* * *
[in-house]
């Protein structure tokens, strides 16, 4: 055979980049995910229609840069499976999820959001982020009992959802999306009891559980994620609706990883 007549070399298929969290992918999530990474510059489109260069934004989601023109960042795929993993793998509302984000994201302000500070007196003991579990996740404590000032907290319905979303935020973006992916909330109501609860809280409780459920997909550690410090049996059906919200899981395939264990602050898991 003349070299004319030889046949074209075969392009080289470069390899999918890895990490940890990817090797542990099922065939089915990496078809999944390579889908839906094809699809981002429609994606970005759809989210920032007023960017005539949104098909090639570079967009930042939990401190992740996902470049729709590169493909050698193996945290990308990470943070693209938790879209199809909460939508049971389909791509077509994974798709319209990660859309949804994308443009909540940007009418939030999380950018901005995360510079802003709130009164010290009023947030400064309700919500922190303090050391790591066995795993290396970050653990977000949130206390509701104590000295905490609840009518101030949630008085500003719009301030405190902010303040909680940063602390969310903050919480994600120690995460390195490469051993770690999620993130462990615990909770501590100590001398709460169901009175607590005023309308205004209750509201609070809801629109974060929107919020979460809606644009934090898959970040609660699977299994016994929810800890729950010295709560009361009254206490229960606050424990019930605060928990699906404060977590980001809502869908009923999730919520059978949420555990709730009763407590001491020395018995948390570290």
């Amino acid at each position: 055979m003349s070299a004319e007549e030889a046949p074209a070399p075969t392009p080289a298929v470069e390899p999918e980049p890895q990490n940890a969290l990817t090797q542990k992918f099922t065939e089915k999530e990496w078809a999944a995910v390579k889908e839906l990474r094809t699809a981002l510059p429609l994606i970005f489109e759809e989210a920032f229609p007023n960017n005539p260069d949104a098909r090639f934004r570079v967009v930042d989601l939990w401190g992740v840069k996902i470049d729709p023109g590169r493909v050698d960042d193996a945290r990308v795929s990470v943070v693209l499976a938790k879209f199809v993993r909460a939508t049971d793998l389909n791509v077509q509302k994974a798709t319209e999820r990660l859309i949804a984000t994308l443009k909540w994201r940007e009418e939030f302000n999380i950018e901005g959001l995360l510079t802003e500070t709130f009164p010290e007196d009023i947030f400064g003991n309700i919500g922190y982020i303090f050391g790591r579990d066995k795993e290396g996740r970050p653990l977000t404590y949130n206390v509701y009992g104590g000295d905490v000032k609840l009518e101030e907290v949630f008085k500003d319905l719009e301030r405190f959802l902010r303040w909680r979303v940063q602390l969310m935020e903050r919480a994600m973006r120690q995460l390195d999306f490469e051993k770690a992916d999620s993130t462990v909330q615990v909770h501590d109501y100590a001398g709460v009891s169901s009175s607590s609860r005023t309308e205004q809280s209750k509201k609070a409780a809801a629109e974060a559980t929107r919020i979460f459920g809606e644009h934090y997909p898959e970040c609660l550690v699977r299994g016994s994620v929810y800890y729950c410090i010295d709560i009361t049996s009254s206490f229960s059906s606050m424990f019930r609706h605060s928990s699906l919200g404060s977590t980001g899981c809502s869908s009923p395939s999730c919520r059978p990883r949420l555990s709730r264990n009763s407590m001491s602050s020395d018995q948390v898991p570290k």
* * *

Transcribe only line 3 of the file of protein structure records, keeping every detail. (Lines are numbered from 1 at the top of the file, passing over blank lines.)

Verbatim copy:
């Amino acid at each position: 055979m003349s070299a004319e007549e030889a046949p074209a070399p075969t392009p080289a298929v470069e390899p999918e980049p890895q990490n940890a969290l990817t090797q542990k992918f099922t065939e089915k999530e990496w078809a999944a995910v390579k889908e839906l990474r094809t699809a981002l510059p429609l994606i970005f489109e759809e989210a920032f229609p007023n960017n005539p260069d949104a098909r090639f934004r570079v967009v930042d989601l939990w401190g992740v840069k996902i470049d729709p023109g590169r493909v050698d960042d193996a945290r990308v795929s990470v943070v693209l499976a938790k879209f199809v993993r909460a939508t049971d793998l389909n791509v077509q509302k994974a798709t319209e999820r990660l859309i949804a984000t994308l443009k909540w994201r940007e009418e939030f302000n999380i950018e901005g959001l995360l510079t802003e500070t709130f009164p010290e007196d009023i947030f400064g003991n309700i919500g922190y982020i303090f050391g790591r579990d066995k795993e290396g996740r970050p653990l977000t404590y949130n206390v509701y009992g104590g000295d905490v000032k609840l009518e101030e907290v949630f008085k500003d319905l719009e301030r405190f959802l902010r303040w909680r979303v940063q602390l969310m935020e903050r919480a994600m973006r120690q995460l390195d999306f490469e051993k770690a992916d999620s993130t462990v909330q615990v909770h501590d109501y100590a001398g709460v009891s169901s009175s607590s609860r005023t309308e205004q809280s209750k509201k609070a409780a809801a629109e974060a559980t929107r919020i979460f459920g809606e644009h934090y997909p898959e970040c609660l550690v699977r299994g016994s994620v929810y800890y729950c410090i010295d709560i009361t049996s009254s206490f229960s059906s606050m424990f019930r609706h605060s928990s699906l919200g404060s977590t980001g899981c809502s869908s009923p395939s999730c919520r059978p990883r949420l555990s709730r264990n009763s407590m001491s602050s020395d018995q948390v898991p570290k």